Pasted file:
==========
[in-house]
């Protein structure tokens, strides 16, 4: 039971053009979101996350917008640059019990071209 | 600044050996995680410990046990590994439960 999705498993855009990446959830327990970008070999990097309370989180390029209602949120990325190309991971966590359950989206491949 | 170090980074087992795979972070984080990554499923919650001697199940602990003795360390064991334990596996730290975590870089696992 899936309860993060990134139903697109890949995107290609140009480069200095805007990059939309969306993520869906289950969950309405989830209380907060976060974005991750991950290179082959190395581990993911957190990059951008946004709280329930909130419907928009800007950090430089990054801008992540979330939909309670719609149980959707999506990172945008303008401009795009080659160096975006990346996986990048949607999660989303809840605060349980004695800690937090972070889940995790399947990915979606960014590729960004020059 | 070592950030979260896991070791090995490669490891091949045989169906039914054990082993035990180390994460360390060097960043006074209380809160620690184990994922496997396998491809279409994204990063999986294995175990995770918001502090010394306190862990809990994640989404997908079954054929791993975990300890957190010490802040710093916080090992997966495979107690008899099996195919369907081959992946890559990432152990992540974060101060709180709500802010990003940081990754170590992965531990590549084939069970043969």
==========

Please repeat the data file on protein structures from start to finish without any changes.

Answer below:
[in-house]
């Protein structure tokens, strides 16, 4: 039971053009979101996350917008640059019990071209 | 600044050996995680410990046990590994439960 999705498993855009990446959830327990970008070999990097309370989180390029209602949120990325190309991971966590359950989206491949 | 170090980074087992795979972070984080990554499923919650001697199940602990003795360390064991334990596996730290975590870089696992 899936309860993060990134139903697109890949995107290609140009480069200095805007990059939309969306993520869906289950969950309405989830209380907060976060974005991750991950290179082959190395581990993911957190990059951008946004709280329930909130419907928009800007950090430089990054801008992540979330939909309670719609149980959707999506990172945008303008401009795009080659160096975006990346996986990048949607999660989303809840605060349980004695800690937090972070889940995790399947990915979606960014590729960004020059 | 070592950030979260896991070791090995490669490891091949045989169906039914054990082993035990180390994460360390060097960043006074209380809160620690184990994922496997396998491809279409994204990063999986294995175990995770918001502090010394306190862990809990994640989404997908079954054929791993975990300890957190010490802040710093916080090992997966495979107690008899099996195919369907081959992946890559990432152990992540974060101060709180709500802010990003940081990754170590992965531990590549084939069970043969």